Abheek Dhawan on Data
Before we had you at The Marketing Leap (awesome talk by the way!), I didn't completely understand the Shopify—Shopify Plus relationship, can you explain it?
It's an interesting question because Shopify Plus is evolving really quickly. The differences between the two organizations will probably become more distinct over time. However—at our core—we will always remain very much aligned with Shopify’s vision and mission.
Simply put, Shopify is an entrepreneurship company. The goal is to help people build and grow businesses with as few hurdles as possible. Shopify Plus does the exact same thing, just for larger merchants.
Shopify Plus started because we had numerous “home-grown” businesses that started on Shopify but outgrew the platform... companies like Tattly, Dodocase, and MVMT Watches. As businesses grow, they need special attention and features. So Shopify Plus came in to provide dedicated account and launch managers, along with additional features like zero transaction fees and customized checkouts.
Essentially, the main difference is that Shopify Plus clients are high-volume, high-transaction businesses, and our goal is to help them be lean and entrepreneurial.
It started with upgrading 'home-grown' businesses that originated on Shopify, but over time, we've focused on bringing on new businesses to the platform. So now we have clients like Red Bull, Budweiser, Ellen Degeneres, and Oreo.
That's an impressive list of clients!
Now looking at your role. You're all about the data, what kind of infrastructure do you have for data at Shopify Plus?
If you look at Shopify Plus, we're still building a lot of that infrastructure. Since we’re a fast growing business, we look at a lot of sales data. We take that sales data from our CRM and model it in our BI tool, Tableau.
Figuring out what information is important to different parts of the organization is something we're now working on. What's important to merchant success vs. sales? What's important to sales vs. developers? We're working on figuring these kinds of things out.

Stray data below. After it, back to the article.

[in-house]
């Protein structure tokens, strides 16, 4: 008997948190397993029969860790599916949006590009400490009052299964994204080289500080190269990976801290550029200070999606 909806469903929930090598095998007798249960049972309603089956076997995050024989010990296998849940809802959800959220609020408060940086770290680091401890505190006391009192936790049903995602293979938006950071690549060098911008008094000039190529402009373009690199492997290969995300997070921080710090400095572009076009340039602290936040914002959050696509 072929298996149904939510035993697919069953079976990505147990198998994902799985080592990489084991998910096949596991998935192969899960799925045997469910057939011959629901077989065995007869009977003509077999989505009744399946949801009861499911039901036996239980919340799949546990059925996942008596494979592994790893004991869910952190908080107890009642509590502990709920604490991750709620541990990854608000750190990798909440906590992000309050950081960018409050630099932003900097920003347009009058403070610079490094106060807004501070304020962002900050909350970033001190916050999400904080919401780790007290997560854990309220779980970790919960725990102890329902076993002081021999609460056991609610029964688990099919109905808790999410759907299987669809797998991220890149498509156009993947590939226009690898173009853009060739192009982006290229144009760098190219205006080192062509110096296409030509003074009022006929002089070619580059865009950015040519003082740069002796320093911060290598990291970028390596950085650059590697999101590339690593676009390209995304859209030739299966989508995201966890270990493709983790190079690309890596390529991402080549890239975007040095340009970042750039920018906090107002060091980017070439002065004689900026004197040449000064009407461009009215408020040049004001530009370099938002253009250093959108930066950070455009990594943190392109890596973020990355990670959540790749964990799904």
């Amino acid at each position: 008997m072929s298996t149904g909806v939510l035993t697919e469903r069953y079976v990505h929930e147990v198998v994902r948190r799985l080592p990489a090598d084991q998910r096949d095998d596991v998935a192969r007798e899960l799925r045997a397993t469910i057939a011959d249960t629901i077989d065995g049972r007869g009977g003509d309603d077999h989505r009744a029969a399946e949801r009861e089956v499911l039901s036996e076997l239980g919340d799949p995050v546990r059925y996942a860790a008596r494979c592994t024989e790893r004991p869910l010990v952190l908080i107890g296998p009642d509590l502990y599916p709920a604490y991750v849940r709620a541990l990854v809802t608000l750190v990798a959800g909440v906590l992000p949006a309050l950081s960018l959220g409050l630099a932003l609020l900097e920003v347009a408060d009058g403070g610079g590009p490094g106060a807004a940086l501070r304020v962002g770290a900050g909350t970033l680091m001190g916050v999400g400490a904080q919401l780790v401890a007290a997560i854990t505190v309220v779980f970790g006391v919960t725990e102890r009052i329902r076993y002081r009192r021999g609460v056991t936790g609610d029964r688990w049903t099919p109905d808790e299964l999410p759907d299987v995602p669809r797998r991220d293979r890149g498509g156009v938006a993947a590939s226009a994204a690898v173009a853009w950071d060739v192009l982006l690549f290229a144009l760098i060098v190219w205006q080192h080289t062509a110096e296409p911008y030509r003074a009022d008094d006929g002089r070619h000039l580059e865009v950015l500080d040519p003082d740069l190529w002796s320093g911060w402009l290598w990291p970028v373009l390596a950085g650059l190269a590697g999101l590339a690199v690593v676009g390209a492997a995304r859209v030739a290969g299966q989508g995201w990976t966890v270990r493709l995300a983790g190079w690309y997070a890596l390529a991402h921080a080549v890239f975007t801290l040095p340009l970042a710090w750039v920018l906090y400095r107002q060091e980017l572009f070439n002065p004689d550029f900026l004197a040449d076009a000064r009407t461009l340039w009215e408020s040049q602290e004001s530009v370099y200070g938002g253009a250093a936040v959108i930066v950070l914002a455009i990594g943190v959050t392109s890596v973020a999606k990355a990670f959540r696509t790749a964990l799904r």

So on the highest level, Tableau. Below that, we extract information from our CRM and marketing automation tool to run our own analysis.
You were a core part of the data team starting out, that is now building out to a much larger team. How are you finding that process?
It's been an interesting journey. There were just two people on the operations team for Shopify Plus when I joined last September. I was the only one really working on data and business intelligence, and since then, our business operations team has grown to three analysts and one coordinator.
The team is responsible for having an overall understanding of our organization and working within different teams of the organization to drive strategy and execute on projects.
The way we've structured the team, each analyst has a focus; for me, it's sales and marketing. The other two analysts focus on merchant success, talent acquisition, training and development, and other groups.
Each of us have certain groups that we work closely with, and we communicate heavily with the leads of each respective group. That relationship lets us understand exactly how we can help them; whether that be providing metrics to assess their team’s performance, managing a new tool implementation, or providing ad hoc analyses to make business decisions.